strait

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English[edit]

Etymology[edit]

From Middle English streit, from Anglo-Norman estreit, Old French estreit (modern form étroit), from Latin strictus, perfect passive participle of stringō (compress, tighten). Doublet of strict.

Pronunciation[edit]

Adjective[edit]

strait (comparative straiter, superlative straitest)

  1. (archaic) Narrow; restricted as to space or room; close.
    • Emerson
      too strait and low our cottage doors
    • 1866, Algernon Swinburne, Aholibah, lines 53-55
      Sweet oil was poured out on thy head
      And ran down like cool rain between
      The strait close locks it melted in.
    • 1900, Ernest Dowson, To One in Bedlam, lines 3-5
      Those scentless wisps of straw, that miserably line
      His strait, caged universe, whereat the dull world stares,
      Pedant and pitiful.
  2. (archaic) Righteous, strict.
    to follow the strait and narrow
    • Shakespeare
      some certain edicts and some strait decrees
    • Bible, Acts xxvi. 5 (Rev. Ver.)
      the straitest sect of our religion
  3. (obsolete) Tight; close; tight-fitting.
    (Can we find and add a quotation of Shakespeare to this entry?)
  4. (obsolete) Close; intimate; near; familiar.
    • Sir Philip Sidney
      a strait degree of favour
  5. (obsolete) Difficult; distressful; straited.
    • Secker
      to make your strait circumstances yet straiter
  6. (obsolete) Parsimonious; niggardly; mean.
    • Shakespeare
      I beg cold comfort, and you are so strait, / And so ingrateful, you deny me that.

Usage notes[edit]

The adjective is often confused with straight.

Derived terms[edit]

Noun[edit]

strait (plural straits)

Sketch of a strait connecting two larger bodies of water.
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Wikipedia

  1. (geography) A narrow channel of water connecting two larger bodies of water.
    The Strait of Gibraltar
    • De Foe
      We steered directly through a large outlet which they call a strait, though it be fifteen miles broad.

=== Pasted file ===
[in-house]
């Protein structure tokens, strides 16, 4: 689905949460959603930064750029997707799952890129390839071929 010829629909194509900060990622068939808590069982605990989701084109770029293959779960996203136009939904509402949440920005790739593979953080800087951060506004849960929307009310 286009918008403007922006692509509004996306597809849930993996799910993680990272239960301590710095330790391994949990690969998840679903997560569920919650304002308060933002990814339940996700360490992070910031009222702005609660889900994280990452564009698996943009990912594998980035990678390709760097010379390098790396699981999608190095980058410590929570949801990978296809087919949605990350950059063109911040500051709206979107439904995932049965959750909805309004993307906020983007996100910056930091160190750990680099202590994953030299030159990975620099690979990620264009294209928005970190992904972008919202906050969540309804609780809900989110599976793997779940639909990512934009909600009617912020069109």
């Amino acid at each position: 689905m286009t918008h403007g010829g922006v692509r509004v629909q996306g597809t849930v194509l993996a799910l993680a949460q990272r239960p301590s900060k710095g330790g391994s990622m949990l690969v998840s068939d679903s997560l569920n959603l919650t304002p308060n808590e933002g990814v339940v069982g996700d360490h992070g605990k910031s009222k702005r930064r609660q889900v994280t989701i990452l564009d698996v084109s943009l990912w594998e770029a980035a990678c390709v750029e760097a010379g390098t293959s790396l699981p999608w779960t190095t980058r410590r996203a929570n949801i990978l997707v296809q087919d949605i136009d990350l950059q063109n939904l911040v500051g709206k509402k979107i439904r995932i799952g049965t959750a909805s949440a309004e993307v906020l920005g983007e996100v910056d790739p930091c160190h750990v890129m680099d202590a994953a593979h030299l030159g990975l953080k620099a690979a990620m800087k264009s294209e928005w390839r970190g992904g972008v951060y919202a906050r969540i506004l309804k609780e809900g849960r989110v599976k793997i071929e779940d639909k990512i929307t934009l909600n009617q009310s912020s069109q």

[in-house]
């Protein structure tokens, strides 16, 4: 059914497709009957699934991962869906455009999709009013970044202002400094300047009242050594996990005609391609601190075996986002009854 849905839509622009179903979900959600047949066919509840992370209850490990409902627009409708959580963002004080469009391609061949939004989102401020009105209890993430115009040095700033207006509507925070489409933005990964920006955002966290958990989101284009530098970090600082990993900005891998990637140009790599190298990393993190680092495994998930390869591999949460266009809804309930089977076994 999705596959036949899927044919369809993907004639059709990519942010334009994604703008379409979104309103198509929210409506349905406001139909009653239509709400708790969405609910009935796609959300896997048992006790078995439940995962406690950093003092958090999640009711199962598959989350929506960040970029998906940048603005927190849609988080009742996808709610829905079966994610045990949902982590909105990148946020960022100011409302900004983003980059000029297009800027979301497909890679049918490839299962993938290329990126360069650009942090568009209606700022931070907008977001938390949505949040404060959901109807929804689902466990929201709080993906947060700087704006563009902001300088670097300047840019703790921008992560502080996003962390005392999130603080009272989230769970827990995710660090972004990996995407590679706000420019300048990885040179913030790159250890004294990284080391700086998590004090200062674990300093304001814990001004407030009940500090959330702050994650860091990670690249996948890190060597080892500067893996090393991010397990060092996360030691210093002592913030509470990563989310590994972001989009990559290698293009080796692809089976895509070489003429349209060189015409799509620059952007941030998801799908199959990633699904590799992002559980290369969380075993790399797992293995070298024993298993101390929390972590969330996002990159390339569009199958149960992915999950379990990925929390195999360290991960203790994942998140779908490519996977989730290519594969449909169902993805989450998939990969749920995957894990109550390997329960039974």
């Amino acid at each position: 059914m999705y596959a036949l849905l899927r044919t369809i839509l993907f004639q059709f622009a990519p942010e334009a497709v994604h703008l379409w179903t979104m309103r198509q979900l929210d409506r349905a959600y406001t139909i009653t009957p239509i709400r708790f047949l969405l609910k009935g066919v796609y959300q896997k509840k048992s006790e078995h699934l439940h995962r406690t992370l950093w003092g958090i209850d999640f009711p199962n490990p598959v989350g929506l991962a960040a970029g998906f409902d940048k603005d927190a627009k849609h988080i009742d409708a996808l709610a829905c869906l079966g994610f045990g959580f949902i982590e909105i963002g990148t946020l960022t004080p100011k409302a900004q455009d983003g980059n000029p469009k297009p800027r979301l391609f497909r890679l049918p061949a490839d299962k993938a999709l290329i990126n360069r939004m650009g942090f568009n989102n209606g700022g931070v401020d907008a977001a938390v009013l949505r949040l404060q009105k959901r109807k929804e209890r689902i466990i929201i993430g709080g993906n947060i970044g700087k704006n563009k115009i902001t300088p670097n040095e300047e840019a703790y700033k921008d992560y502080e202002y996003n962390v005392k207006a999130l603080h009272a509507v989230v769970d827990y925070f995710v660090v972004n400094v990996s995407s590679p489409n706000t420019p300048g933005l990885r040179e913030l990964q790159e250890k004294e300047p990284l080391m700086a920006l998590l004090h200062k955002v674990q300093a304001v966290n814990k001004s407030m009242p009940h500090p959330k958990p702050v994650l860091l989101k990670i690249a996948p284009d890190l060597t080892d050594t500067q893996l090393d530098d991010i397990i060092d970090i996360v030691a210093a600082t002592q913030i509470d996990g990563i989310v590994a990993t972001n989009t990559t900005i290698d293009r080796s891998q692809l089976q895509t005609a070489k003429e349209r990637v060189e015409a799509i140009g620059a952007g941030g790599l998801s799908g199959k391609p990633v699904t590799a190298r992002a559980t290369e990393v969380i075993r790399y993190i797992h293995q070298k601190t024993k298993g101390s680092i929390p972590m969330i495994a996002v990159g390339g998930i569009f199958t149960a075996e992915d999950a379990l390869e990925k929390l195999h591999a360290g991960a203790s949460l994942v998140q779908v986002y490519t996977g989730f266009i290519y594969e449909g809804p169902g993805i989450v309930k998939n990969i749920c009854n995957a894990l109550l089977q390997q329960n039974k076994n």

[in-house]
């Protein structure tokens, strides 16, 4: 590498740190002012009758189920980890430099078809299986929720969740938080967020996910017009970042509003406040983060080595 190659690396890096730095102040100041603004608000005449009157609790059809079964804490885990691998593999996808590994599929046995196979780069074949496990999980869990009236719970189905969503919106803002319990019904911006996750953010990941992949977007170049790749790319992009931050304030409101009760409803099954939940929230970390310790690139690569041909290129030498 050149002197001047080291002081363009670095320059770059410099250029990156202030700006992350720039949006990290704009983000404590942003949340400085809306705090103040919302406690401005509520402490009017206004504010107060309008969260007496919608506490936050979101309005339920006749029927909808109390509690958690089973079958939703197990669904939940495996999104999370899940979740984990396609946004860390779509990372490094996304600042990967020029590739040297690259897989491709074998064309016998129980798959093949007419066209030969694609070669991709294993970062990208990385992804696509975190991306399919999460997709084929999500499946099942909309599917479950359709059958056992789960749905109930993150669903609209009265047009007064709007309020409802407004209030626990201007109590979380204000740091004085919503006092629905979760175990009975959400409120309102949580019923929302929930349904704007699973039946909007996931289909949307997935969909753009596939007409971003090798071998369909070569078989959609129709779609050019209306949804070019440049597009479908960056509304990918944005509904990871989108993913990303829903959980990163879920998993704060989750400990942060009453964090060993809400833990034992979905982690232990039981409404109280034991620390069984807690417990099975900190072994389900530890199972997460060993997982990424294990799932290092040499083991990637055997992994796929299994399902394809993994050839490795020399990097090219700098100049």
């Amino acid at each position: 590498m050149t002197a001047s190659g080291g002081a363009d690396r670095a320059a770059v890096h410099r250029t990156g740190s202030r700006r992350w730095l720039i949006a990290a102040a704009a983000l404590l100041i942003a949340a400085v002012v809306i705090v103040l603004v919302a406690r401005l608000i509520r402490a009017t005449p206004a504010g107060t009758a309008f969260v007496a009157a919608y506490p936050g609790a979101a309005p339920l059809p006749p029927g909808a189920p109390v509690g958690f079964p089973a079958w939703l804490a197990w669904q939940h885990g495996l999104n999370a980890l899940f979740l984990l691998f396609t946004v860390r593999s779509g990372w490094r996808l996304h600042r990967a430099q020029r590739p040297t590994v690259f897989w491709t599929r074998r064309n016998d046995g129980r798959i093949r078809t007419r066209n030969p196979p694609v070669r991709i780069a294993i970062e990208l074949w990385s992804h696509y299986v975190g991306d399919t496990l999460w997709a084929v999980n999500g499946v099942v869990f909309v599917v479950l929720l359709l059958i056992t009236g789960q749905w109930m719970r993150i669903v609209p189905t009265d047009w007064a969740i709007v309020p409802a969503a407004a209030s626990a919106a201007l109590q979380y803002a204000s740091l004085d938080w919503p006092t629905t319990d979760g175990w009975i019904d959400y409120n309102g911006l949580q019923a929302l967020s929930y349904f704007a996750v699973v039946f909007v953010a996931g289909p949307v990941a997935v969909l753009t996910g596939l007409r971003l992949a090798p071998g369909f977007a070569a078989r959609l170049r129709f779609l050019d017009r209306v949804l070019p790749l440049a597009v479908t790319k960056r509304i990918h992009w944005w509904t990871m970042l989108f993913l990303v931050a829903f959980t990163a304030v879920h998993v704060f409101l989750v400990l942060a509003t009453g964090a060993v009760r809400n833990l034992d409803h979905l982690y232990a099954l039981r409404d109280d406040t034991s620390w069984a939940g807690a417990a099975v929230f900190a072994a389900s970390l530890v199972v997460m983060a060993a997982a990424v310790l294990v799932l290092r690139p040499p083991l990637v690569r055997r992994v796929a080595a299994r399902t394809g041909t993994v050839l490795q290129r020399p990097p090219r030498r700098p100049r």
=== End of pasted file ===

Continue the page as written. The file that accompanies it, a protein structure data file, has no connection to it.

2. A narrow pass or passage.
    • Spenser
      He brought him through a darksome narrow strait / To a broad gate all built of beaten gold.
    • Shakespeare
      Honour travels in a strait so narrow / Where one but goes abreast.
  3. A neck of land; an isthmus.
    • Tennyson
      a dark strait of barren land
  4. A difficult position (often used in plural).
    to be in dire straits
    • South
      Let no man, who owns a Providence, grow desperate under any calamity or strait whatsoever.
    • Broome
      Ulysses made use of the pretense of natural infirmity to conceal the straits he was in at that time in his thoughts.

Derived terms[edit]

Translations[edit]

The translations below need to be checked and inserted above into the appropriate translation tables, removing any numbers. Numbers do not necessarily match those in definitions. See instructions at Help:How to check translations.

Verb[edit]

strait (third-person singular simple present straits, present participle straiting, simple past and past participle straited)

  1. (obsolete) To put to difficulties.
    (Can we find and add a quotation of Shakespeare to this entry?)

Adverb[edit]

strait (comparative more strait, superlative most strait)

  1. (obsolete) Strictly; rigorously.
    (Can we find and add a quotation of Shakespeare to this entry?)

Anagrams[edit]